By C.E. Huffman
LEXINGTON, Ky. (Feb. 21, 2023) — Appalachia has a rich history and culture. According to the Appalachian Regional Commission, the region spans north from New York, down the expansive mountain range as far south and west to Mississippi with Kentucky in the middle. Many times, lost in the overall conversation of Appalachia are Black Americans contributions to the region.
Frank X Walker, University of Kentucky College of Arts and Sciences English professor, wanted to make sure the region’s Black history was acknowledged and documented. His journey began by coining the phrase "Affrilachia."
“Affrilachia is an idea grounded in inclusion that seeks to build bridges with everyone left out of a definition of Appalachia that requires whiteness for participation,” said Walker, who is also an affiliated faculty member at the Commonwealth Institute for Black Studies at UK.
According to the latest Census data, the Appalachian region consists of just over 26 million people. Of that, 10%, or just over 2.6 million Black people, are scattered throughout the area, this group the largest minority population in Appalachia.
Walker wanted to ensure Black Appalachians were recognized. And for the first time in his writing career, he did so in a children’s book. Published by the University Press of Kentucky, “A Is for Affrilachia” is now available.
“This book is for everyone who doesn’t know how rich the region really is," Walker said. "And especially for anyone who ever heard and repeated the shallow caricatures and stereotypes that rendered non-white people invisible."
“A Is for Affrilachia”offers a rich display of regional, racial and cultural heritage through word and image. Walker said he wrote this children’s book not only to bring awareness of notable Black Americans from Appalachia, but to celebrate the people, physical spaces and historical events that may not be as well known in mainstream educational structures.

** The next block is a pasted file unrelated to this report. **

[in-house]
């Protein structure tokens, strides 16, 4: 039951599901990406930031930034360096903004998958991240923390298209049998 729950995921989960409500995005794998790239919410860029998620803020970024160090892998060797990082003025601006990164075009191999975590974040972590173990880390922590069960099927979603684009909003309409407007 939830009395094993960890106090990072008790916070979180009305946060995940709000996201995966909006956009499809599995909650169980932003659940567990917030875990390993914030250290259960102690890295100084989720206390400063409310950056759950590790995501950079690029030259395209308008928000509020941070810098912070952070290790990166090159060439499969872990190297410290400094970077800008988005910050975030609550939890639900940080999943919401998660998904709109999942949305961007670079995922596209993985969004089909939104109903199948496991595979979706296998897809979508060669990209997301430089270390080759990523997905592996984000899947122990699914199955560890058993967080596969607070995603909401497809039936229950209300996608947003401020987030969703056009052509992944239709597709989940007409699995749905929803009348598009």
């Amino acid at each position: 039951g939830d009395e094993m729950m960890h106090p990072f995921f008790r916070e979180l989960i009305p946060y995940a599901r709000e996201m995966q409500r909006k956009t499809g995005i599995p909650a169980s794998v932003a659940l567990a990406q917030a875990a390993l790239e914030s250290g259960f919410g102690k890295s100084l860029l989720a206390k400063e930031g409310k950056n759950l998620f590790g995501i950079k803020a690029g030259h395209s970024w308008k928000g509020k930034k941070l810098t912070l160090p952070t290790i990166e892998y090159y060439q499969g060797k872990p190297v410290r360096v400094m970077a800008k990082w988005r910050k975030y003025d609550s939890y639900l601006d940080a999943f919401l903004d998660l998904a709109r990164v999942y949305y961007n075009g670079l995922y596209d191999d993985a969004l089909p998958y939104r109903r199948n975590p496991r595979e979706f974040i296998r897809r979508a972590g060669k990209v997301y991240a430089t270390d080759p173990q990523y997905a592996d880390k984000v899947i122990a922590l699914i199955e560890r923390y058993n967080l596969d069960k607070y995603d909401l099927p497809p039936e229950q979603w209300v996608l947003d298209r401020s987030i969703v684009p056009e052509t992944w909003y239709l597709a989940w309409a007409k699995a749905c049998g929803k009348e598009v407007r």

“I hope all readers experience a level of joy,' he said. "I know they will learn many things about our shared histories that they didn’t already know. I hope all readers discover that it’s a multi-generational opportunity to learn, grow and to be led to a deeper exploration of the places, events, and people mentioned in the book."
Illustrated by acclaimed artist upfromsumdirt (Ronald W. Davis), the book features musicians, artists and activists as well as mountain ranges, literary works and coal mining implements. Famous names, such as playwright August Wilson, writer Nikki Giovanni, actor Chadwick Boseman and singer Nina Simone, are spotlighted, as well as such lesser-known individuals as artist Romare Bearden and musician Amethyst Kiah.
To help spread the message of “A Is for Affrilachia”, the Steele-Reese Foundation has awarded the University Press of Kentucky with a grant to promote the diversity of the Appalachian region to children, students and educators. The grant will provide 2,000 free copies of Walker’s book to schools and public libraries in the Appalachian Regional Commission service area.
“A Is for Affrilachia” is now available for purchase.
As the campus community continues to celebrate Black History Month, readers are also invited to check out the new release “Slavery and Freedom in the Bluegrass State: Revisiting My Old Kentucky Home”, edited by UK professor Gerald L. Smith.
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